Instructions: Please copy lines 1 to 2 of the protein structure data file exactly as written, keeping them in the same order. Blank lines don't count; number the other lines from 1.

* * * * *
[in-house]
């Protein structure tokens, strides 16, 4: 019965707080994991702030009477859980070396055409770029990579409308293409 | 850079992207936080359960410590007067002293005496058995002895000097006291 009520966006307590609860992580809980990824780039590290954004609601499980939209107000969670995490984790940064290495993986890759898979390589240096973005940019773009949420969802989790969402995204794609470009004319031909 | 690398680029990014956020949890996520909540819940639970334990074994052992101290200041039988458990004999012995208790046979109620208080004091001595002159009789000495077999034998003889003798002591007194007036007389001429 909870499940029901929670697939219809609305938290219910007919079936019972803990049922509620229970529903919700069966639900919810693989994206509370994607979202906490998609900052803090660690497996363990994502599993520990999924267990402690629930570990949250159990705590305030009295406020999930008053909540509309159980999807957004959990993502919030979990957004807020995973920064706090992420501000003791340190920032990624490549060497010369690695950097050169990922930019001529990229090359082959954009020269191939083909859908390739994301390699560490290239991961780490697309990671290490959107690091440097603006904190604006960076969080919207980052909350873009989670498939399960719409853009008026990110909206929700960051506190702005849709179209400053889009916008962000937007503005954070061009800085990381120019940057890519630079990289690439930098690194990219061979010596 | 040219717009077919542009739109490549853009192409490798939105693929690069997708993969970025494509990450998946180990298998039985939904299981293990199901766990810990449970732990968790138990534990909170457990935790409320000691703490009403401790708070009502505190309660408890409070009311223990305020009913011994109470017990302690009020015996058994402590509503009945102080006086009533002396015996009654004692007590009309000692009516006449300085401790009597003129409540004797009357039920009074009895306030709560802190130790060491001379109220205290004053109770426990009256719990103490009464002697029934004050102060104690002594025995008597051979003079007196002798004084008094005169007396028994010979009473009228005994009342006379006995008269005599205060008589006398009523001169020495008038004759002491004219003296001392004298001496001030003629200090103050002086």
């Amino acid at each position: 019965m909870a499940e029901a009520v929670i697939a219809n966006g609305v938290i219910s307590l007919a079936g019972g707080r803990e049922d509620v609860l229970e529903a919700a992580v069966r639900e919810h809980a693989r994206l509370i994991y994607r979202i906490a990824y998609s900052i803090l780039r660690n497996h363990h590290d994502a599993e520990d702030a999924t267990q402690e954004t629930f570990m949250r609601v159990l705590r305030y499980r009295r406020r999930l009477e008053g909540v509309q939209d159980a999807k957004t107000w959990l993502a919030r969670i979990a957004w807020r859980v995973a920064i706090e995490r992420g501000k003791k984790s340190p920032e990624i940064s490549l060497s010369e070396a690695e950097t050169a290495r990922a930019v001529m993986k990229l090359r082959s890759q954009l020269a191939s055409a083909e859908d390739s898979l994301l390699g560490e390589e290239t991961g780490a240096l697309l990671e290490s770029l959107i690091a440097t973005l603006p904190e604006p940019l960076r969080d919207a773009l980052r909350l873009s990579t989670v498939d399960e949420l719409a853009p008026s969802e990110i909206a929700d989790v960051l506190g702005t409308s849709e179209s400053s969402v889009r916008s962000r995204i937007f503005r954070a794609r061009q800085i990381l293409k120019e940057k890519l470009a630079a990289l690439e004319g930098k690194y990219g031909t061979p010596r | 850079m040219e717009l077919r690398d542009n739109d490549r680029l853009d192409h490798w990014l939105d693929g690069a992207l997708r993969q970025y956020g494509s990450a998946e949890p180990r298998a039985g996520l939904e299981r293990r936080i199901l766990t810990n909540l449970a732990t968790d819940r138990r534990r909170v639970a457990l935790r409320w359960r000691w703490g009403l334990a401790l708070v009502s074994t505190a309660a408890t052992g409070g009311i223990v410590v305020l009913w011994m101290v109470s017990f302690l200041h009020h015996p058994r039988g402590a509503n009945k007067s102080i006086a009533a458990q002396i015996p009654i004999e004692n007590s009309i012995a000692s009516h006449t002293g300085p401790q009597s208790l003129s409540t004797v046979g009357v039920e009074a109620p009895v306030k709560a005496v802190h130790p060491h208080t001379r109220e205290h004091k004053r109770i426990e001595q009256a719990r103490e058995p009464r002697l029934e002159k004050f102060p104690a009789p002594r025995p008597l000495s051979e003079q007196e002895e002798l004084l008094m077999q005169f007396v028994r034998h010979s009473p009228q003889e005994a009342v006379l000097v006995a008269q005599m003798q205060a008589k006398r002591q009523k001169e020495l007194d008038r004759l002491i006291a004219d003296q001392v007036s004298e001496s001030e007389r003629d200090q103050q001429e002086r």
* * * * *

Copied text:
[in-house]
């Protein structure tokens, strides 16, 4: 019965707080994991702030009477859980070396055409770029990579409308293409 | 850079992207936080359960410590007067002293005496058995002895000097006291 009520966006307590609860992580809980990824780039590290954004609601499980939209107000969670995490984790940064290495993986890759898979390589240096973005940019773009949420969802989790969402995204794609470009004319031909 | 690398680029990014956020949890996520909540819940639970334990074994052992101290200041039988458990004999012995208790046979109620208080004091001595002159009789000495077999034998003889003798002591007194007036007389001429 909870499940029901929670697939219809609305938290219910007919079936019972803990049922509620229970529903919700069966639900919810693989994206509370994607979202906490998609900052803090660690497996363990994502599993520990999924267990402690629930570990949250159990705590305030009295406020999930008053909540509309159980999807957004959990993502919030979990957004807020995973920064706090992420501000003791340190920032990624490549060497010369690695950097050169990922930019001529990229090359082959954009020269191939083909859908390739994301390699560490290239991961780490697309990671290490959107690091440097603006904190604006960076969080919207980052909350873009989670498939399960719409853009008026990110909206929700960051506190702005849709179209400053889009916008962000937007503005954070061009800085990381120019940057890519630079990289690439930098690194990219061979010596 | 040219717009077919542009739109490549853009192409490798939105693929690069997708993969970025494509990450998946180990298998039985939904299981293990199901766990810990449970732990968790138990534990909170457990935790409320000691703490009403401790708070009502505190309660408890409070009311223990305020009913011994109470017990302690009020015996058994402590509503009945102080006086009533002396015996009654004692007590009309000692009516006449300085401790009597003129409540004797009357039920009074009895306030709560802190130790060491001379109220205290004053109770426990009256719990103490009464002697029934004050102060104690002594025995008597051979003079007196002798004084008094005169007396028994010979009473009228005994009342006379006995008269005599205060008589006398009523001169020495008038004759002491004219003296001392004298001496001030003629200090103050002086």